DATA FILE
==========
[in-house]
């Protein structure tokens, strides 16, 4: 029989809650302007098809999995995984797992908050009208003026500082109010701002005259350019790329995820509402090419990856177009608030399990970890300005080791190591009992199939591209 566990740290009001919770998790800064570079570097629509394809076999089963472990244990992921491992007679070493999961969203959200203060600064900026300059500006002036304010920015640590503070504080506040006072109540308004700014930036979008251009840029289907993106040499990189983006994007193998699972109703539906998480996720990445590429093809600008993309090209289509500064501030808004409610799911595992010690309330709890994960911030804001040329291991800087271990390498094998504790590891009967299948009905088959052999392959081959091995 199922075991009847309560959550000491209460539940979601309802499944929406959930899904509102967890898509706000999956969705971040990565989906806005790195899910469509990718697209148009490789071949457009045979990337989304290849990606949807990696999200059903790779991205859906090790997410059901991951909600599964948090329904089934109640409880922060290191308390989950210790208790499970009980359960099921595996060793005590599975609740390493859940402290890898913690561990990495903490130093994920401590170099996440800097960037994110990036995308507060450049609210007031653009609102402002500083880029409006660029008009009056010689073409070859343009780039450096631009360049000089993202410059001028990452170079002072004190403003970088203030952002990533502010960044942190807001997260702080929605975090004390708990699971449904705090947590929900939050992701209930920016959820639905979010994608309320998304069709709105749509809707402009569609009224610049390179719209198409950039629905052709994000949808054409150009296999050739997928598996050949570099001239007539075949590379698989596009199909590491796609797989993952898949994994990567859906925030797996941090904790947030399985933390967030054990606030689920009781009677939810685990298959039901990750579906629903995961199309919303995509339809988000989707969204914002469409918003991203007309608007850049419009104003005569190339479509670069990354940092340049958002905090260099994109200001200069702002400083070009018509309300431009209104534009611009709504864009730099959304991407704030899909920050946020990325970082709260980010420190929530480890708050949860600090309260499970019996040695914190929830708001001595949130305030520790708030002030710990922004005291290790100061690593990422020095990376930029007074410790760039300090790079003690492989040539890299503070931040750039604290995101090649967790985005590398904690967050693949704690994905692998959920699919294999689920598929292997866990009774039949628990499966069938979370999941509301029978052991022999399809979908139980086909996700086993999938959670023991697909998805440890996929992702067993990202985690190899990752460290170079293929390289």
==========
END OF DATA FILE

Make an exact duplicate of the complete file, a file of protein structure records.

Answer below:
[in-house]
């Protein structure tokens, strides 16, 4: 029989809650302007098809999995995984797992908050009208003026500082109010701002005259350019790329995820509402090419990856177009608030399990970890300005080791190591009992199939591209 566990740290009001919770998790800064570079570097629509394809076999089963472990244990992921491992007679070493999961969203959200203060600064900026300059500006002036304010920015640590503070504080506040006072109540308004700014930036979008251009840029289907993106040499990189983006994007193998699972109703539906998480996720990445590429093809600008993309090209289509500064501030808004409610799911595992010690309330709890994960911030804001040329291991800087271990390498094998504790590891009967299948009905088959052999392959081959091995 199922075991009847309560959550000491209460539940979601309802499944929406959930899904509102967890898509706000999956969705971040990565989906806005790195899910469509990718697209148009490789071949457009045979990337989304290849990606949807990696999200059903790779991205859906090790997410059901991951909600599964948090329904089934109640409880922060290191308390989950210790208790499970009980359960099921595996060793005590599975609740390493859940402290890898913690561990990495903490130093994920401590170099996440800097960037994110990036995308507060450049609210007031653009609102402002500083880029409006660029008009009056010689073409070859343009780039450096631009360049000089993202410059001028990452170079002072004190403003970088203030952002990533502010960044942190807001997260702080929605975090004390708990699971449904705090947590929900939050992701209930920016959820639905979010994608309320998304069709709105749509809707402009569609009224610049390179719209198409950039629905052709994000949808054409150009296999050739997928598996050949570099001239007539075949590379698989596009199909590491796609797989993952898949994994990567859906925030797996941090904790947030399985933390967030054990606030689920009781009677939810685990298959039901990750579906629903995961199309919303995509339809988000989707969204914002469409918003991203007309608007850049419009104003005569190339479509670069990354940092340049958002905090260099994109200001200069702002400083070009018509309300431009209104534009611009709504864009730099959304991407704030899909920050946020990325970082709260980010420190929530480890708050949860600090309260499970019996040695914190929830708001001595949130305030520790708030002030710990922004005291290790100061690593990422020095990376930029007074410790760039300090790079003690492989040539890299503070931040750039604290995101090649967790985005590398904690967050693949704690994905692998959920699919294999689920598929292997866990009774039949628990499966069938979370999941509301029978052991022999399809979908139980086909996700086993999938959670023991697909998805440890996929992702067993990202985690190899990752460290170079293929390289």